Dare we say it?! There are signs of a hardening market in healthcare.

February 2020

For those of you that have been around as long as I have, you’ve most likely experienced a “hard market.”  For those of you that haven’t, you might be asking, just what is a hard market?  IRMI defines it as “the upswing in a market cycle, when premiums increase and capacity for most types of insurance decreases. This can be caused by a number of factors, including falling investment returns for insurers, increases in frequency or severity of losses, and regulatory intervention deemed to be against the interests of insurers.”[1]

My definition?  Underwriters underwrite more conservatively, premiums increase, and business becomes harder to place. We’ve seen it firsthand in healthcare this past year.  It started in the long-term care space, with assisted living facilities being hit hard. The market firming is also spreading into allied medical and physicians.

Certain classes have become much more difficult to place as carriers no longer have an appetite for an exposure, or they have exited the class completely. OneBeacon’s renewal rights to their Managed Care and Medical Facility business was just acquired by TDC Specialty, and several Lloyd’s markets have exited this past year.  Markel/Evanston has begun to non-renew their book of physicians and physician extenders.  Expect those who remain in the game to tighten underwriting standards and potentially increase minimum premiums.

Some examples of hardening classes include non-emergency transport, medical staffing, correctional, and pediatric risks.  Home Healthcare, although still the darling of the allied healthcare space, is being closely underwritten for the types of services provided, to whom and where those services are being offered.  Hired and Non-owned Auto, once a throw-in coverage, is now being very closely reviewed for Home Healthcare and other classes.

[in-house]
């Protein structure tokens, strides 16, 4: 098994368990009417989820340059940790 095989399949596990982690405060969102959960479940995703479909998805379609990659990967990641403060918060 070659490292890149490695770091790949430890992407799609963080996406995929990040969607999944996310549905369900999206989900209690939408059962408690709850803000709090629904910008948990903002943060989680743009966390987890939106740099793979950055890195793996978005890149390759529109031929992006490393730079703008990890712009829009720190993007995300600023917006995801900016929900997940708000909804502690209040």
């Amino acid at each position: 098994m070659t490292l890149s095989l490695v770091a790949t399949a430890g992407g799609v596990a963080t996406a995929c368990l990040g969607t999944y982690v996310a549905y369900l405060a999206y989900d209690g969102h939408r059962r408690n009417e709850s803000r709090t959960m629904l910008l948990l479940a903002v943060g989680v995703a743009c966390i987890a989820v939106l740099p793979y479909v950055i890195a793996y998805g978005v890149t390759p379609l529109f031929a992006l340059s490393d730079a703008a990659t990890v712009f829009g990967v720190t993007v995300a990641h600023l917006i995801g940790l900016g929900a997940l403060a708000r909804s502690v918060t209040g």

Med Mal carriers are taking rate.  Several physician carriers are taking a RATE INCREASE on their renewals and are actually taking the step factor premium increase on claims-made policies.  Hard-to-place physicians are getting harder to place as carriers have exited the market by specialty, or the class as a whole.  For example, a surgical podiatrist has fewer and fewer places to land in this shifting market.  Combine that with a recent claim or practicing in a venue such as Florida and watch the carrier options go down and the premiums go up.

#Metoo?  Look for reductions in limits for Sexual Abuse & Misconduct coverage, and the potential need for stand-alone coverage. Contractual obligations are on the rise – a Lessor requiring a higher Sexual Abuse limit has recently come across my desk.  Although requirements are shifting, we can find a solution with stand-alone products.

And finally, healthcare delivery and types of care being provided is constantly evolving, as are carriers’ responses to these changes. Stem cell therapy, medical marijuana, and other alternative therapies are on the rise.

Healthcare has been operating in a soft market for years.  I will leave it to the industry leaders to define whether we are on the cusp of a “hard market.”  I know that we are certainly in a transitioning market; we are working harder than ever to provide our agents with the best terms possible.  Whether the market is hard, soft, or transitioning, contact us for your easy and hard healthcare risk placements.  We have the tools and expertise to get the job done.


About the Author

Linda Wright is the Healthcare Professional Practice Leader for Founders Professional. Linda helps long term care facilities, medical professionals, life science and social service entities across the Country secure professional liability and management liability insurance coverages in conjunction with their retail insurance agency. Linda can be reached at [email protected].

[1] https://www.irmi.com/term/insurance-definitions/hard-market